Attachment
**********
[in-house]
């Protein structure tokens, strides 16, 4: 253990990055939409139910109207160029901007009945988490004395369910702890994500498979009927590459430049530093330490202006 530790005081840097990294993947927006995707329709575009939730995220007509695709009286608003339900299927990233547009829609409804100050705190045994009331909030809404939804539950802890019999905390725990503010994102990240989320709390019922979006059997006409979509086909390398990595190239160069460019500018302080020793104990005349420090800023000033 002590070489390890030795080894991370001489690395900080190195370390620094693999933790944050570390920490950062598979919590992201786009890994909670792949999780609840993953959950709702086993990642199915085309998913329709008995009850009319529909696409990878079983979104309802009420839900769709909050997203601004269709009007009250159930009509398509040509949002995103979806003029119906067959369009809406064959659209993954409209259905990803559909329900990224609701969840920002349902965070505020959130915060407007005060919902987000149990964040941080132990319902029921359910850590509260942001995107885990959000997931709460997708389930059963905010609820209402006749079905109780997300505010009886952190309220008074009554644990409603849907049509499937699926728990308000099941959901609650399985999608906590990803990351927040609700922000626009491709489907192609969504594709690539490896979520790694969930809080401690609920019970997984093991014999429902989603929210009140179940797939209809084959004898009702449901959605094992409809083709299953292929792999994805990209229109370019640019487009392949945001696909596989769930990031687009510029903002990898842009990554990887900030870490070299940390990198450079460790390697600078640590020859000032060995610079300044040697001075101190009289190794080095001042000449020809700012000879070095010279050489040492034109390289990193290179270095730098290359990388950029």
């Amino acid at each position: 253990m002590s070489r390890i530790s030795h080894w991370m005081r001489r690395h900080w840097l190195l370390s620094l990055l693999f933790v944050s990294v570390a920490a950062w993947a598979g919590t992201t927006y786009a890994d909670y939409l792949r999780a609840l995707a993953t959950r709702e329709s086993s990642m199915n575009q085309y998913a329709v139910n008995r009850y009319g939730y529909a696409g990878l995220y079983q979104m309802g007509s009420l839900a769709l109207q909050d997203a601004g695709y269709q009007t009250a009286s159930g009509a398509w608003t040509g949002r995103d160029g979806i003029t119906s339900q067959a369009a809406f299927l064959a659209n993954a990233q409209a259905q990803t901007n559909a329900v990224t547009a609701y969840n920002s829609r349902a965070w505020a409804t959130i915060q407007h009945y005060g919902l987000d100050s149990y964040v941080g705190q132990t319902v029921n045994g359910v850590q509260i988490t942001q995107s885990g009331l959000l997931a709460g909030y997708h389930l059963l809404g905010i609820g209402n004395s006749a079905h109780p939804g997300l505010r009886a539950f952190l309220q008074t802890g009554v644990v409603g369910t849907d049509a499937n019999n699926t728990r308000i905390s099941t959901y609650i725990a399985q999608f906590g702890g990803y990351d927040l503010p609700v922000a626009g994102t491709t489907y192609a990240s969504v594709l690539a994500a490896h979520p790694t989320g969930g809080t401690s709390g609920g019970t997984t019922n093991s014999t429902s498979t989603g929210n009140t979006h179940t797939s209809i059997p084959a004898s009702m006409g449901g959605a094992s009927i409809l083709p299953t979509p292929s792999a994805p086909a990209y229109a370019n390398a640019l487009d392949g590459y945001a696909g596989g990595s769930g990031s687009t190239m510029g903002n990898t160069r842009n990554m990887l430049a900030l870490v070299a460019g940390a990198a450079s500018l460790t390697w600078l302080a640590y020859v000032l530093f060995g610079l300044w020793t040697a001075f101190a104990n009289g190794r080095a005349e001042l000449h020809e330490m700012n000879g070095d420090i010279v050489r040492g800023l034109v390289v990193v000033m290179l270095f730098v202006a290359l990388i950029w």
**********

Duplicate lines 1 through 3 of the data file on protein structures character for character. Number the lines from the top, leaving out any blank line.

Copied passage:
[in-house]
């Protein structure tokens, strides 16, 4: 253990990055939409139910109207160029901007009945988490004395369910702890994500498979009927590459430049530093330490202006 530790005081840097990294993947927006995707329709575009939730995220007509695709009286608003339900299927990233547009829609409804100050705190045994009331909030809404939804539950802890019999905390725990503010994102990240989320709390019922979006059997006409979509086909390398990595190239160069460019500018302080020793104990005349420090800023000033 002590070489390890030795080894991370001489690395900080190195370390620094693999933790944050570390920490950062598979919590992201786009890994909670792949999780609840993953959950709702086993990642199915085309998913329709008995009850009319529909696409990878079983979104309802009420839900769709909050997203601004269709009007009250159930009509398509040509949002995103979806003029119906067959369009809406064959659209993954409209259905990803559909329900990224609701969840920002349902965070505020959130915060407007005060919902987000149990964040941080132990319902029921359910850590509260942001995107885990959000997931709460997708389930059963905010609820209402006749079905109780997300505010009886952190309220008074009554644990409603849907049509499937699926728990308000099941959901609650399985999608906590990803990351927040609700922000626009491709489907192609969504594709690539490896979520790694969930809080401690609920019970997984093991014999429902989603929210009140179940797939209809084959004898009702449901959605094992409809083709299953292929792999994805990209229109370019640019487009392949945001696909596989769930990031687009510029903002990898842009990554990887900030870490070299940390990198450079460790390697600078640590020859000032060995610079300044040697001075101190009289190794080095001042000449020809700012000879070095010279050489040492034109390289990193290179270095730098290359990388950029």
């Amino acid at each position: 253990m002590s070489r390890i530790s030795h080894w991370m005081r001489r690395h900080w840097l190195l370390s620094l990055l693999f933790v944050s990294v570390a920490a950062w993947a598979g919590t992201t927006y786009a890994d909670y939409l792949r999780a609840l995707a993953t959950r709702e329709s086993s990642m199915n575009q085309y998913a329709v139910n008995r009850y009319g939730y529909a696409g990878l995220y079983q979104m309802g007509s009420l839900a769709l109207q909050d997203a601004g695709y269709q009007t009250a009286s159930g009509a398509w608003t040509g949002r995103d160029g979806i003029t119906s339900q067959a369009a809406f299927l064959a659209n993954a990233q409209a259905q990803t901007n559909a329900v990224t547009a609701y969840n920002s829609r349902a965070w505020a409804t959130i915060q407007h009945y005060g919902l987000d100050s149990y964040v941080g705190q132990t319902v029921n045994g359910v850590q509260i988490t942001q995107s885990g009331l959000l997931a709460g909030y997708h389930l059963l809404g905010i609820g209402n004395s006749a079905h109780p939804g997300l505010r009886a539950f952190l309220q008074t802890g009554v644990v409603g369910t849907d049509a499937n019999n699926t728990r308000i905390s099941t959901y609650i725990a399985q999608f906590g702890g990803y990351d927040l503010p609700v922000a626009g994102t491709t489907y192609a990240s969504v594709l690539a994500a490896h979520p790694t989320g969930g809080t401690s709390g609920g019970t997984t019922n093991s014999t429902s498979t989603g929210n009140t979006h179940t797939s209809i059997p084959a004898s009702m006409g449901g959605a094992s009927i409809l083709p299953t979509p292929s792999a994805p086909a990209y229109a370019n390398a640019l487009d392949g590459y945001a696909g596989g990595s769930g990031s687009t190239m510029g903002n990898t160069r842009n990554m990887l430049a900030l870490v070299a460019g940390a990198a450079s500018l460790t390697w600078l302080a640590y020859v000032l530093f060995g610079l300044w020793t040697a001075f101190a104990n009289g190794r080095a005349e001042l000449h020809e330490m700012n000879g070095d420090i010279v050489r040492g800023l034109v390289v990193v000033m290179l270095f730098v202006a290359l990388i950029w």